There's a passage in the book, when the protagonist relates a conversation from his History and Moral Philosophy Class.
|"Yes Rico, law-abiding people stayed away from downtown Indianapolis and the Indiana Black Expo because of the risk of being attacked by packs of black people."|
A conversation detailing the collapse of democracy in the XXth century, when law-abiding people "hardly dared go into a public park at night":
Mr. Dubois was talking about the disorders that preceded the breakup of the North American republic, back in the XXth century. According to him, there was a time just before they went down the drain when such crimes as Dillinger’s were as common as dog-fights. The Terror had not been just in North America — Russia and the British Isles had it, too, as well as other places. But it reached its peak in North America shortly before things went to pieces.
“Law-abiding people,” Dubois had told us, “hardly dared go into a public park at night. To do so was to risk attack by wolf packs of children, armed with chains, knives, homemade guns, bludgeons . . . to be hurt at least, robbed most certainly, injured for life probably — or even killed. … Murder, drug addiction, larceny, assault, and vandalism were commonplace. Nor were parks the only places — these things happened also on the streets in daylight, on school grounds, even inside school buildings. But parks were so notoriously unsafe that honest people stayed clear of them after dark.”
… “Mr. Dubois, didn’t they have police? Or courts?”
“They had many more police than we have. And more courts. All overworked.”
“I guess I don’t get it.” If a boy in our city had done anything half that bad . . . well, he and his father would have been flogged side by side. But such things just didn’t happen. …More police. More courts. All overworked.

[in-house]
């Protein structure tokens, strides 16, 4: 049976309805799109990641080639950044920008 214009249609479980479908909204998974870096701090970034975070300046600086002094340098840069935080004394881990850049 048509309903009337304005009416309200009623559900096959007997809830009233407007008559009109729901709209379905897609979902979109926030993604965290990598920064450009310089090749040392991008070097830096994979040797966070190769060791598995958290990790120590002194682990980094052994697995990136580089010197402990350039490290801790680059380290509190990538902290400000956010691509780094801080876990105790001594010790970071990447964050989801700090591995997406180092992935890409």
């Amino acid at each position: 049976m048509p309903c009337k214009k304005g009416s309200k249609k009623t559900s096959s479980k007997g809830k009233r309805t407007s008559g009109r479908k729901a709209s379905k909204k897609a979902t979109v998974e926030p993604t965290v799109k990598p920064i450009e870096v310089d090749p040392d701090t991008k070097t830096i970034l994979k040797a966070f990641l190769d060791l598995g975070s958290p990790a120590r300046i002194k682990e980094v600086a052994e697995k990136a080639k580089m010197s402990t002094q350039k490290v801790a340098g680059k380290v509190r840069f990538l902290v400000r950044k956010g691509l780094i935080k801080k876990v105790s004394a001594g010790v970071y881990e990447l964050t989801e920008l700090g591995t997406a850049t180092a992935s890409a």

All incapable of maintaining law and order.
After reading this passage from Heinlein's Starship Troopers, perhaps a big gulp of XXth century misery (courtesy of 2013 Indianapolis) is necessary to wash down the harsh truth of what a civilization where
law-abiding people "hardly dared go into a public park at night" is a nationwide phenomenon. [Erika D. Smith: Don't let fear of young black men hold us back, Indy Star, July 22, 2013]:
Everyone can breathe a sigh of relief.
Indiana Black Expo’s Summer Celebration is over. And contrary to what many people predicted — or at least feared — there was no unspeakable act of violence in the middle of Downtown.
Unsupervised teens didn’t brawl outside of Steak ‘n Shake or Circle Centre Mall. Gang members didn’t have a shootout along the Downtown Canal. Parents didn’t have to grab their kids and dodge stray bullets.
Instead, for the third year in a row, Expo organizers, police and an army of volunteers mostly kept the peace. I say “mostly” because one teenager was shot by accident in a Downtown parking garage in the wee hours of Sunday morning. But in general, Summer Celebration was so peaceful that it was almost shocking.
On Friday night, after the O’Jays finished their set at the annual free concert, people picked up their coolers and chairs and quickly vacated the American Legion Mall. Some people even left early. On Saturday night, the same thing happened after the Jill Scott concert at Banker’s Life Fieldhouse. The streets were empty — not just of people there for Summer Celebration and the after-parties, but of everyone else. Last weekend was not normal in terms of foot traffic. Downtown was a ghost town with blocked-off streets.
This is both good and bad. The violence of Summer Celebration is mercifully gone, but so is the vibrancy. What’s more, the event is sucking the vibrancy out of Downtown. And that’s sad.A fear of young black men is healthy. It is natural. Based on the facts of life in Indianapolis, a healthy fear of blacks keeps white people safe and out of harms way (considering the "social breakdown" in Indianapolis is only found in the black community).
Honest, law-abiding people will stay clear of cities which host events that are unsafe; honest, law-abiding people will abandon cities populated by a people who make cities unsafe.
Heinlein was onto something when he wrote Starship Troopers.
Remember: in 2013, things are going to pieces.